8 Feb 2012

Do footballers trump bankers when it comes to pay?

One holds the UK economy in his hands. The other’s role is even more important – at least if you ask some people. Channel 4 News checks the Top Trumps cards of Stephen Hester and Fabio Capello.

Footballing heroes, banking villains? (Getty)

It’s not been a good day at the office for either man. And – what’s worse – it’s lasted for weeks.

Stephen Hester, the chief executive of the part-nationalised Royal Bank of Scotland, was forced to waive his £963,000 bonus last month in the face of massive public pressure – and vilification at the hands of the tabloids.

Meanwhile Fabio Capello, the England football team manager, is attending “showdown” talks with the FA over whether he can keep his job after he publicly challenged the FA’s decision to strip John Terry of his captaincy over racism charges. He’s not exactly got the media on his side either, with headlines screaming: “Go now Fabio!” and “Fab time is over”.

So neither man is having the best start to 2012. But don’t feel too bad – they are well-remunerated for their troubles. Mr Capello reportedly takes home £6m and Mr Hester’s basic salary is £1.2m.

But are they worth it? And why does the public seemingly care so much more about high pay for bankers, while generally ignoring the astronomical sums trousered by footballers and their managers? Channel 4 News looks at the issues.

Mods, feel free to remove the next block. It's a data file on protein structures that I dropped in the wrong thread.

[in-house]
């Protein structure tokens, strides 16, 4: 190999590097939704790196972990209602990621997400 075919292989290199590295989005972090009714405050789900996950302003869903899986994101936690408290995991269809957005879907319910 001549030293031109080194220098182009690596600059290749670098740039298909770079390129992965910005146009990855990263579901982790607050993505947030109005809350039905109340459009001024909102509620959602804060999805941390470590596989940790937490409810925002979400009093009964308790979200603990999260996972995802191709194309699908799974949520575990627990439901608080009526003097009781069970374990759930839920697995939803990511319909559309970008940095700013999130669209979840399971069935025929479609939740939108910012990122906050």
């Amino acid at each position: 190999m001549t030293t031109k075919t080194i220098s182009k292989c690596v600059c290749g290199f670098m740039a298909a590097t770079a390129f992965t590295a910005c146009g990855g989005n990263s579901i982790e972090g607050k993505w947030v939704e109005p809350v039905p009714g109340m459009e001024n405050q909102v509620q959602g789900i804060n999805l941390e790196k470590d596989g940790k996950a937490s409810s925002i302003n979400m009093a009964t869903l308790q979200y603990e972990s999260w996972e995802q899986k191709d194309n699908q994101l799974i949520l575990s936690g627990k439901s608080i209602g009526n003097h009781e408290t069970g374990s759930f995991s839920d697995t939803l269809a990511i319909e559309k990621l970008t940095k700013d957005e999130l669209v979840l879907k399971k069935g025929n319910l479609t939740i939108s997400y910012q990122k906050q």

Forget the recent trouble with his bosses. Mr Capello’s been out of favour with the English public since the team’s disastrous World Cup campaign in 2010.

But Simon Kuper, co-author of football book Soccernomics, says this is unfair.

He told Channel 4 News: “Match per match, he is the most successful England manager ever. Overall he has had 42 matches with England, and he has won two-thirds of them outright. That’s better than any other England manager, ever.”

He accepts that the World Cup, in which England was knocked out by Germany in the last 16, was “disappointing”, but said it is important to remember why England always struggle in World Cup competitions – and the reason has nothing to do with the manager.

“The Premier League is the most demanding, so England arrive exhausted. That’s why England are worst in June. And then England losing to Germany, that’s quite normal. They are a bigger country, they have a better record at football.”

Why has Fabio Capello escaped public ire over his pay? (Getty)

‘Defusing a time bomb’

Stephen Hester has also faced criticisms of his performance. He succeeded former RBS boss Fred Goodwin in November 2008, when the bank was in turmoil and being bailed out by the taxpayer.

Since then, its share price has plummeted from 180p to 27p today.

However, Mr Hester has had some dramatic success. In 2008, the bank made a £24bn loss, the biggest in British corporate history. Almost miraculously, from this trough, it managed to make £1.2bn profit in the first nine months of 2011. Mr Hester has also shrunk the business, one of the other priorities.

As he put it himself, he and his team have been “defusing delicately this big time bomb” since 2008. However, as with Mr Capello – who is gearing up for Euro 2012 – Mr Hester still has time to detox his legacy: ensuring that, one day, the bank can return to private ownership and the British taxpayer gets its money back.

Read more: Anatomy of a state-owned bank

Remuneration situation